Thursday, August 5, 2010

Mothering After Loss

This post was written for inclusion in the Pregnancy Loss Week Blog Carnival. Please join us at Fertility Flower for the week of August 23-27, 2010 where we will be featuring articles, posts and artwork about pregnancy loss.

I feel incredibly lucky that I have a living child. The only thing worse than experiencing the death of your child is experiencing the death of your ONLY child.
I remember the day after Sybella was born, and Jack came to visit us in hospital. My eyes welled with tears at the very sight of him. He was so happy to see us, and had no idea what had happened. His innocence was uplifting because for that short period that he visited, I could focus on my little boy bouncing on the bed and his cherubic smile. Telling us about the Wiggles concert he went to, and how he shook hands with Murray! True story, that.
In the days and weeks that followed, Jack was my reason for getting out of bed. He was my guiding light. Granted, sometimes I wanted to curl up in a ball and ignore the world. But for the most part, he gave me a focus and he kept me going. For this I am grateful. I am grateful to Jack. He was my strength.
I found myself fearless about most things after Sybella's death. I thought "the worst has happened to me. What else can happen that is worse than this?" The answer to that, of course, was something happening to Jack. For a time after Sybella died, I found myself checking Jack in his sleep, to make sure he was breathing. One night, he was in between breaths and I panicked, sat up and took his pulse. I kept him in our bed because I needed him in make sure he was okay through the night. I amped up the swimming lessons so that he had increased swimming mind had gone back to Boxing Day 2009, while on holidays, he fell in the hotel pool. What if I'd lost him then? And then Sybella?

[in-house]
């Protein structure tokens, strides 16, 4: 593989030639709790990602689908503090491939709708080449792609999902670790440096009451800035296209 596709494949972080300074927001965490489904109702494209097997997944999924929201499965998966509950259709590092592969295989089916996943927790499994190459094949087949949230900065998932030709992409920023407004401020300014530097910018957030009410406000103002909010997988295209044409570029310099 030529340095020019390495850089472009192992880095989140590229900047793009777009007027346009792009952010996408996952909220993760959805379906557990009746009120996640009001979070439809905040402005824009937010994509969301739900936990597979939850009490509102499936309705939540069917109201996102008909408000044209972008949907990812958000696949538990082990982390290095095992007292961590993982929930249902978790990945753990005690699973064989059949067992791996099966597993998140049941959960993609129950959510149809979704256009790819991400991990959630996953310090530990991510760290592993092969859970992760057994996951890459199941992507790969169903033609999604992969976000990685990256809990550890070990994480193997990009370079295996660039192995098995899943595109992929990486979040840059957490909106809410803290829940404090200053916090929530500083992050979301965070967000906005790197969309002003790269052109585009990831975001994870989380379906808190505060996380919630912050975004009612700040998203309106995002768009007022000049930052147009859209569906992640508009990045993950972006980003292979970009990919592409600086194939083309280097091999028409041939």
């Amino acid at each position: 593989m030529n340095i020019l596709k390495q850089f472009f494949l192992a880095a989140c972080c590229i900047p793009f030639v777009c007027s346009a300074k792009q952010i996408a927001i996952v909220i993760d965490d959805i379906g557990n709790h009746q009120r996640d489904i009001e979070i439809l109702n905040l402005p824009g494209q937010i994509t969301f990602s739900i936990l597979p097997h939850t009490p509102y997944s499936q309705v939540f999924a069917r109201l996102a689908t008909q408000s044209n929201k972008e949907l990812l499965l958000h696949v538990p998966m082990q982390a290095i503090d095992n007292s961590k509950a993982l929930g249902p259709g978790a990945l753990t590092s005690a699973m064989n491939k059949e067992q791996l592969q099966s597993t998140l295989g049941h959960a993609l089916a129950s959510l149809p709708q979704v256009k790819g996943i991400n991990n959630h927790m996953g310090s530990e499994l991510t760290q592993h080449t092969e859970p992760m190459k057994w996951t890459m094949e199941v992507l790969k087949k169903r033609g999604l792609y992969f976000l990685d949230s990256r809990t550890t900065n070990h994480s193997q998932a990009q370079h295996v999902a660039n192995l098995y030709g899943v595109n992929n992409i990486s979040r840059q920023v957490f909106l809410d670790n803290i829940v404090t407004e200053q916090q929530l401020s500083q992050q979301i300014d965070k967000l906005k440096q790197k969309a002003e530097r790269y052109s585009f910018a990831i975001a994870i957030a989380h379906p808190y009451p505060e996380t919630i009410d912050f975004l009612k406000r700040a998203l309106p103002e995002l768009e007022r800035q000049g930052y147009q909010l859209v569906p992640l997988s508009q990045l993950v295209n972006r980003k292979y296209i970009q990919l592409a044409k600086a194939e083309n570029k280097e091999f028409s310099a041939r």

I dont think I could survive that.
My rationale was the opposite of many others. Most people I know live by "it wont happen to me." I live by "if it will happen to anyone, it will happen to me." I am the one who broke her back in a car accident. Luckily it was a minor fracture and it healed perfectly with no problems. I am the one who had a baby that was breech (and only 2% of babies are). I am the one who had a stillbirth.
I have pre-existing anxiety, so I am aware that many of my fears are perceived threats, not actual ones. But I still went out of my way to make sure Jack was safe at all times. I made sure he had someone to play with before I left him at Kindy. I went outside too if he went outside to play.
I began to appreciate him so much more. Of course, I always had appreciated him. I guess it became that much more an intense appreciation and gratitude. I started to relish in his physical beauty. I marvelled at his toes and fingers...they are my favourite part of him. I ached for him when he wasnt with me.
One of the most profound moments of love I had for him was the realisation that he was the main reason for wanting to have another baby. I want him to have a buddy. I want him to have a partner in crime. I cant wait to see those kids in action.
Mothering after loss is quite amazing. The "mama bear" comes out quite potently, because you know just how important your child's little life is and how responsible you are for their happiness and wellbeing. You are grateful for their life and presence. You feel they are extra special because they are yours. They help you keep seeing the wonderful things in life, when your days are otherwise crashing down around you. Their laugh will break through your pain, and their hugs will soften the grief.

I like to call these children "tinkerbells" because they bring light out of the darkness.


  1. That's so lovely Steph, I'm so glad Jack has you for a mummy! And I'm so glad that you have Jack. xx

  2. P.S Cailins toes are my favourite thing too!

  3. Thank you so much for sharing. I can relate to the mother bear thing. I had two miscarriages after my first son. When I finally had my second son, I was a nervous wreck. The whole pregnancy with him I was waiting for the other shoe to drop so to speak. My youngest is 20 months, and I still watch over him like a hawk-- a nervous and anxiety ridden one.

    Thank God for our living babies. Thank you so much for your entry.